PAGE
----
Everything You Need to Know About Starting a CV, With Your Illustrious Captain at the Helm, Jobe!

What’s a CV, you may ask? CV stands for:

curriculum vitae (English pronunciation: /kəˈrɪkjʉləm ˈviːtaɪ/, /ˈwiːtaɪ/, or /ˈvaɪtiː/; C.V.) a written overview of a person’s experience and other qualifications

When you were younger, you were told you needed a resume, and that it could only be a page long. Depending on what job you were trying to get, you had to change what was on the resume to reflect only the most important and relevant information. But now you’re a writer in the writing world. You get to have a CV. Why is that cooler, better, and just infinitely more awesome? Because you get include all the accomplishments that make you shine. And it can be as many pages as you need it to be! This thing is detailed, and it makes you look good. (Mine is currently two pages. TAKE THAT, RESUME!)

There are lots of websites out there that give concise explanations of the differences of the CV vs the resume or explain what to include on the CV. You can always trust Perdue’s Online Writing Lab (OWL); their info is always solid. but this one was my favorite:

  1. The Curriculum Vitae is a list of all your achievements until the date you are submitting it, presented in reverse chronological order (i.e. the latest achievements first).
  2. The Curriculum Vitae is ideally two pages in length, though it can sometimes go up to three to five pages.
  3. The Curriculum Vitae would include everything that you have done and can be classified as work outside the home – whether paid or unpaid; hence, it is okay if the Curriculum Vitae contains voluntary and honorary positions and work done in such positions.
  4. The Curriculum Vitae structure is very systematic and is generally drawn in a specific order.
  5. The Curriculum Vitae is normally accompanied by a cover letter, which summarizes what it contains and points out the match of the applicant with the job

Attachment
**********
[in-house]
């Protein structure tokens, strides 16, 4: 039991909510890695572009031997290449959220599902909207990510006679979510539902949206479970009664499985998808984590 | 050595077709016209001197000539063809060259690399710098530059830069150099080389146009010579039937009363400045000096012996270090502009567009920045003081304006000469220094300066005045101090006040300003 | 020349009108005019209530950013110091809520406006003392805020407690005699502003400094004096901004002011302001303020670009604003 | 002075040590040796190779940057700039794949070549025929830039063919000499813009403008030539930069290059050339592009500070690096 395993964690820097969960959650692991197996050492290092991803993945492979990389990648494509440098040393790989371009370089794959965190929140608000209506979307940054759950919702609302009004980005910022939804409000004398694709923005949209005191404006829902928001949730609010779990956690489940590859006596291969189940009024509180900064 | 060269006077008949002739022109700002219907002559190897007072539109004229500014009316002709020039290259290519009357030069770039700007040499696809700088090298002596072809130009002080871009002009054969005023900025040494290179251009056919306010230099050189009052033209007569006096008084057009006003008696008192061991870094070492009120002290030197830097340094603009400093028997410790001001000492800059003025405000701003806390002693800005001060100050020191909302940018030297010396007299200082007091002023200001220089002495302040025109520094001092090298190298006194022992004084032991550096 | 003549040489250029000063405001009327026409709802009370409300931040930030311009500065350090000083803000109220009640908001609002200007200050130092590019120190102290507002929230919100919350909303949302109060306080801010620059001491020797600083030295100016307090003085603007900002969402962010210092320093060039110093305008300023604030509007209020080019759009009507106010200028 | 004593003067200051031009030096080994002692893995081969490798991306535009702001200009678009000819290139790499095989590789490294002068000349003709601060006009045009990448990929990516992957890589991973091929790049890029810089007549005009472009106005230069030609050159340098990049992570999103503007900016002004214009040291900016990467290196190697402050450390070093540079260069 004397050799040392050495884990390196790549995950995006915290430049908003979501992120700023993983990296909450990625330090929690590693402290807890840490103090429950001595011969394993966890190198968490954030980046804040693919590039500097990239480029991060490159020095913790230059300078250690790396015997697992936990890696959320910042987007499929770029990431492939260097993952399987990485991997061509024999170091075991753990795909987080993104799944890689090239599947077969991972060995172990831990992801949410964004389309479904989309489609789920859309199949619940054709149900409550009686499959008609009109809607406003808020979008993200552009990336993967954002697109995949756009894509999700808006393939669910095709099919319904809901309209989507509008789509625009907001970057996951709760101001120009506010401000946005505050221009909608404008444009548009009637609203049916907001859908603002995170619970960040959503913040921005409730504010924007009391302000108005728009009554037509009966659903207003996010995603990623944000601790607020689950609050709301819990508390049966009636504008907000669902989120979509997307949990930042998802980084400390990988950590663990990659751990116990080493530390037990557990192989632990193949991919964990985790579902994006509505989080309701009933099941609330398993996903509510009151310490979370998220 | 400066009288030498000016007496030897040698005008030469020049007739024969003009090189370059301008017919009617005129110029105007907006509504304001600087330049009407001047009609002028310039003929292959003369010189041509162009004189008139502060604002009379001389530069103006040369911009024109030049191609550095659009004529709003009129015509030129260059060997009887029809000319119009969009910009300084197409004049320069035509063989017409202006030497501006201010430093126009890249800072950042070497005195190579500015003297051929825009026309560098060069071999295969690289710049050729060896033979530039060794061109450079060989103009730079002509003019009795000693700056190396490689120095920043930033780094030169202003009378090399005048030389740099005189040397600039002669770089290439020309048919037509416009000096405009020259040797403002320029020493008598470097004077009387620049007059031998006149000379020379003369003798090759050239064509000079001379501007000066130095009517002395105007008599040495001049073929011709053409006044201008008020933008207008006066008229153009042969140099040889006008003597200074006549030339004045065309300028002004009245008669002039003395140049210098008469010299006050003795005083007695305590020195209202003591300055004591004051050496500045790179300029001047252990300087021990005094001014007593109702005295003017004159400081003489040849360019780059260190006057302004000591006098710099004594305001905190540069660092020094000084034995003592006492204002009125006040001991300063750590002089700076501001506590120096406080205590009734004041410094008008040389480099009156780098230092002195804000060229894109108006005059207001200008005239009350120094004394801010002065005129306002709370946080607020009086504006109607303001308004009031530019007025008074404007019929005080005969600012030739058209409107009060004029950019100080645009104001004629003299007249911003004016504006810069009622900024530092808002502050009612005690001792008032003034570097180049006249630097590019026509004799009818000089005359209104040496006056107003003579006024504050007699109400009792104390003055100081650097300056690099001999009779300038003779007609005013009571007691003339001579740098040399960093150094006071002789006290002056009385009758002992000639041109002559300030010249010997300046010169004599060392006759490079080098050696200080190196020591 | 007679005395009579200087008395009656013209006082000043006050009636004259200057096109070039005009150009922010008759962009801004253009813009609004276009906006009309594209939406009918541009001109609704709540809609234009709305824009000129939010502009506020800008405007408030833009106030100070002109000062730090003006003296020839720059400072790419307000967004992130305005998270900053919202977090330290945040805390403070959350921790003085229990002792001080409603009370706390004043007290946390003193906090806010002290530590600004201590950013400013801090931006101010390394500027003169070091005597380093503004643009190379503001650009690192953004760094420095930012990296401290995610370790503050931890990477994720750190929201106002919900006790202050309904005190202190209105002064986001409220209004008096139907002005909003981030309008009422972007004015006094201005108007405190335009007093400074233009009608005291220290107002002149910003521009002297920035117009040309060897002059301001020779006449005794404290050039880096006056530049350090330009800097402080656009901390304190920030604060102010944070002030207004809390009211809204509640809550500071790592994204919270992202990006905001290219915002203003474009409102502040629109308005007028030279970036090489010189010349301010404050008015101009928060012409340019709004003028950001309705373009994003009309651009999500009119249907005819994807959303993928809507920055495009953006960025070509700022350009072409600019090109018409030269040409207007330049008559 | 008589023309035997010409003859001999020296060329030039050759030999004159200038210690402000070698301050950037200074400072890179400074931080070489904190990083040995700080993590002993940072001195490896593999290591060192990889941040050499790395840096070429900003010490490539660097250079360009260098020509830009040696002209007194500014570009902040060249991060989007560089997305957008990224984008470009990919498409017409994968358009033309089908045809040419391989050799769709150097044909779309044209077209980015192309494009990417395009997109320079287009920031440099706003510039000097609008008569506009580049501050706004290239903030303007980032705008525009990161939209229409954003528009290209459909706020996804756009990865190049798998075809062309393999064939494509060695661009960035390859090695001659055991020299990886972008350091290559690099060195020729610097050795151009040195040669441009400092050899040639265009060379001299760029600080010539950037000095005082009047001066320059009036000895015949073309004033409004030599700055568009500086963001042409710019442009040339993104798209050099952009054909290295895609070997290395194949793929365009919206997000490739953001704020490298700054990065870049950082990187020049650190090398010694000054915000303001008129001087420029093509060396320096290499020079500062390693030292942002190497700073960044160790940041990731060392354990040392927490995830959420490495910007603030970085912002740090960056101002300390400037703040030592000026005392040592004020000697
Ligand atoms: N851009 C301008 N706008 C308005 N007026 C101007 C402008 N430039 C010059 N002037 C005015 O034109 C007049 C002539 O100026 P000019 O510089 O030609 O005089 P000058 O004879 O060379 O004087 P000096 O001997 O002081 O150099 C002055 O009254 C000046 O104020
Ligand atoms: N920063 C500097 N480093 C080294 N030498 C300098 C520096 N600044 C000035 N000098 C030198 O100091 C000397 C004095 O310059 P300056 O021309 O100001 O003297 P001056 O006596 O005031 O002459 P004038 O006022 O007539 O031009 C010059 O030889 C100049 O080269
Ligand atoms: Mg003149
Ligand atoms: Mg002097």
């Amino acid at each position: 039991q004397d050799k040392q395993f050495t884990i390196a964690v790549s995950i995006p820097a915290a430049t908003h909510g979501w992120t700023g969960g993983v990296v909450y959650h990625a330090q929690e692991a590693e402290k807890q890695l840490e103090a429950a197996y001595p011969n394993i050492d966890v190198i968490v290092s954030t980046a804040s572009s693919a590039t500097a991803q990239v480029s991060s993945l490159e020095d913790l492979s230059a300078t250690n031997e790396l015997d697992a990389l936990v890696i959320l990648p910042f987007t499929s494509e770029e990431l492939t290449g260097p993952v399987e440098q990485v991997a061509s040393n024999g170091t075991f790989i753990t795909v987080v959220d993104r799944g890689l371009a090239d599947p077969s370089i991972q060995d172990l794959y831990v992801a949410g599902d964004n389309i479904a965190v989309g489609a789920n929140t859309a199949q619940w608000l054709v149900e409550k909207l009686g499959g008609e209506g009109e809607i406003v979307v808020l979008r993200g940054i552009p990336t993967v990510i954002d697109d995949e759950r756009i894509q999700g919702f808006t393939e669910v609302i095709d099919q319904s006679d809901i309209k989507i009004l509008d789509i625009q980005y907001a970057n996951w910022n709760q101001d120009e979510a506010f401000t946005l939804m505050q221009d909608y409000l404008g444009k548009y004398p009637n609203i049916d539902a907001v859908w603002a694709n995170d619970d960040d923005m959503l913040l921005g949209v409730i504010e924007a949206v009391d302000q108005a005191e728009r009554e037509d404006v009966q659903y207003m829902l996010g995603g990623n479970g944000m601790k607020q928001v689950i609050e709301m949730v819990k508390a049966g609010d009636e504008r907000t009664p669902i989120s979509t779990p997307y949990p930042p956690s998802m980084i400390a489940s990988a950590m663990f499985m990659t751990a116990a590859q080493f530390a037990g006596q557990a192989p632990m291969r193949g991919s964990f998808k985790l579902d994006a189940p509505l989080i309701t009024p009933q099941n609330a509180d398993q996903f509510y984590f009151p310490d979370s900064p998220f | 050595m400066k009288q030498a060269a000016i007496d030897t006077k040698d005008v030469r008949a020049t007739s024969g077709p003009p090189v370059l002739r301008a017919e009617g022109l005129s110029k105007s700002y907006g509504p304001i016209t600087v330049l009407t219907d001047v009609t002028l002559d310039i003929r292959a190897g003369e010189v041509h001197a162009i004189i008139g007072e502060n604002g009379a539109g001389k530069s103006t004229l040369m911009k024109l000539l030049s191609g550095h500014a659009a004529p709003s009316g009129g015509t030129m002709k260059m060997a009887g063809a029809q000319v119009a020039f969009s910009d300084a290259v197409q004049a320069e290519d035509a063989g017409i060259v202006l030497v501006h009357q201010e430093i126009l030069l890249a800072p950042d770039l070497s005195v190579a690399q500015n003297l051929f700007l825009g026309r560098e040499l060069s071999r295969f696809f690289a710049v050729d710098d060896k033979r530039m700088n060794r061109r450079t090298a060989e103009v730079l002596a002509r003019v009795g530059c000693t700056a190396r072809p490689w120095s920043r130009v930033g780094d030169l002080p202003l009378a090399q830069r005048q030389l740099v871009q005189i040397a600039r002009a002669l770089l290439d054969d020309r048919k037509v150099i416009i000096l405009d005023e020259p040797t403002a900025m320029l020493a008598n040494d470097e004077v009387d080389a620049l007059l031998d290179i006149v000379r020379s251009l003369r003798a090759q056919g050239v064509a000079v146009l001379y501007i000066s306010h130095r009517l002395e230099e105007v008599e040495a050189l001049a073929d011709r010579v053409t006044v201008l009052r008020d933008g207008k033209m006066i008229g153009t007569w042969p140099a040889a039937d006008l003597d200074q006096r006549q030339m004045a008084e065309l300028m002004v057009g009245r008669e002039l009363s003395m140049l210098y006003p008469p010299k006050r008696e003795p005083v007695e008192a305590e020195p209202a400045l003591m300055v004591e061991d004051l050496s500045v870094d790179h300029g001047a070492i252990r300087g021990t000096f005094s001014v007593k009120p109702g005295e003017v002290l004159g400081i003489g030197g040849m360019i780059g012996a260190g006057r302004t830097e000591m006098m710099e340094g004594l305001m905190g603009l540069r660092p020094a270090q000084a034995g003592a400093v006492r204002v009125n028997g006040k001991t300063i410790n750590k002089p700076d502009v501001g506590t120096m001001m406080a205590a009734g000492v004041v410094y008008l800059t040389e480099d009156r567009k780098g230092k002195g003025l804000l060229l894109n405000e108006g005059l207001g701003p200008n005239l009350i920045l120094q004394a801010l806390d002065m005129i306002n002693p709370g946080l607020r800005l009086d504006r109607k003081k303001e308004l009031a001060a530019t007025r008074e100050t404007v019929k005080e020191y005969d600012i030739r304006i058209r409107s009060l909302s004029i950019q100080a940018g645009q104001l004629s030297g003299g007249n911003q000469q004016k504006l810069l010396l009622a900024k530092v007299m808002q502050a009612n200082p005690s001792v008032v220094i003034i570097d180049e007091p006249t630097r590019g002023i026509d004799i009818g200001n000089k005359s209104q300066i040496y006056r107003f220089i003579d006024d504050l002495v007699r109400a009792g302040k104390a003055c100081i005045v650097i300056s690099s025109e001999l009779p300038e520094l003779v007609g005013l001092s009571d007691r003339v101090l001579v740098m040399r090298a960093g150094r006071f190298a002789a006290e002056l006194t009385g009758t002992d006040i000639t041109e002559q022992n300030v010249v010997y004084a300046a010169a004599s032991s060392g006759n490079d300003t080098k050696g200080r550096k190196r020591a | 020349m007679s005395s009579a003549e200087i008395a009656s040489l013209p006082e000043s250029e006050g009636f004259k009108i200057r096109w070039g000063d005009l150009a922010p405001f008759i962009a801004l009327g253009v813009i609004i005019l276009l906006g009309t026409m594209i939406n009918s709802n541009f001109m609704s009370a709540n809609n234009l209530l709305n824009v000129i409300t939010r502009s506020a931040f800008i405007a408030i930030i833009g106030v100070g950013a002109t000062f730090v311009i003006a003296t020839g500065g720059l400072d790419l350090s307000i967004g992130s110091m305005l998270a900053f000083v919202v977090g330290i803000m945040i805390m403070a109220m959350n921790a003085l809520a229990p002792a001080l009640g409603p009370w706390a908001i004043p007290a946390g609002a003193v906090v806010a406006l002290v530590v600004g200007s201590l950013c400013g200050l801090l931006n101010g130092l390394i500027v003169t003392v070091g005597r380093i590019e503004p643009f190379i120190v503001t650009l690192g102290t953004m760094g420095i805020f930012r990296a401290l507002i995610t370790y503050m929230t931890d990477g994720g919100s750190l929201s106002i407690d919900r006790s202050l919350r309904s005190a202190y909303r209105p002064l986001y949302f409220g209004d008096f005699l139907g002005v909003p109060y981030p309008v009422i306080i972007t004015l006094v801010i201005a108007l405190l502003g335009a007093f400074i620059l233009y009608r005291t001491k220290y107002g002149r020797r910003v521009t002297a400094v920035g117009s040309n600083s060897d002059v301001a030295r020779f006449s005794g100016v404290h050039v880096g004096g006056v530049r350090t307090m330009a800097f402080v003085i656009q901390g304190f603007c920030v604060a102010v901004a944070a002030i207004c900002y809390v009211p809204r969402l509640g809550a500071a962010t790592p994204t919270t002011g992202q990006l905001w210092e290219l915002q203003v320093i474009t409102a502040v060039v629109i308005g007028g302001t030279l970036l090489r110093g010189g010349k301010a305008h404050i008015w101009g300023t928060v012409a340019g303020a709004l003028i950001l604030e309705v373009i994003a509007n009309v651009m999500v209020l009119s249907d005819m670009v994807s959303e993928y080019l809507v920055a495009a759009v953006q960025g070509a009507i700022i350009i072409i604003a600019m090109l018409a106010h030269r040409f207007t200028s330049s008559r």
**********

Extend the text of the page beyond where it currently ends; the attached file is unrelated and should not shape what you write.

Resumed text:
6. A Curriculum Vitae can be written in the following three styles: functional CV, targeted CV, and performance CV.

You can check out basic visuals here, but basically just keep it consistent and don’t vary your font.

I also want to highlight some tips from this cool source:

Your CV may be different than someone else. What’s important is that you keep it up to date.
Always include:
• Education (always first on the CV)
• Honors and Awards
• Professional Experience (Employment)
• Publications and Presentations
• Extracurricular and Volunteer Experience
• Interests

Another important thing to note is that there aren’t set category distinctions. If you have a lot of something (anything) that can be grouped, do so. You might call a heading Presentations. Someone else might call it Lecturer. There’s no wrong way to highlight your features.

So, start your Word doc and structure it out, even if you just have [fill in later] for the content. Make a category for Publications. Make one for Readings. Now, every time you get published, add that publication to your CV. Every time you give a reading, add that too! I save the file name with the date, so there’s no confusion of which is the most recent.

To give an example, my CV has the following headings: Education; Lecturer; Readings; Publications; Interviews; Gallery Representation; Blog; Professional Experience; Grants, Fellowships, Awards, Honors; Technical Abilities; Travel, Foreign Languages; References.

Education always goes first, but the rest of the layout is up to you. I put mine in order of what I do most often / what I think is most important. So lecturing is what I’m really actively focused on, whereas the person reading the CV may not be interested in my technical abilities (unless I know a program they use).

Thanks for reading. I hope it helped. And to all you Inklings out there, keep fighting the good fight.

combing the internet so you don’t have to

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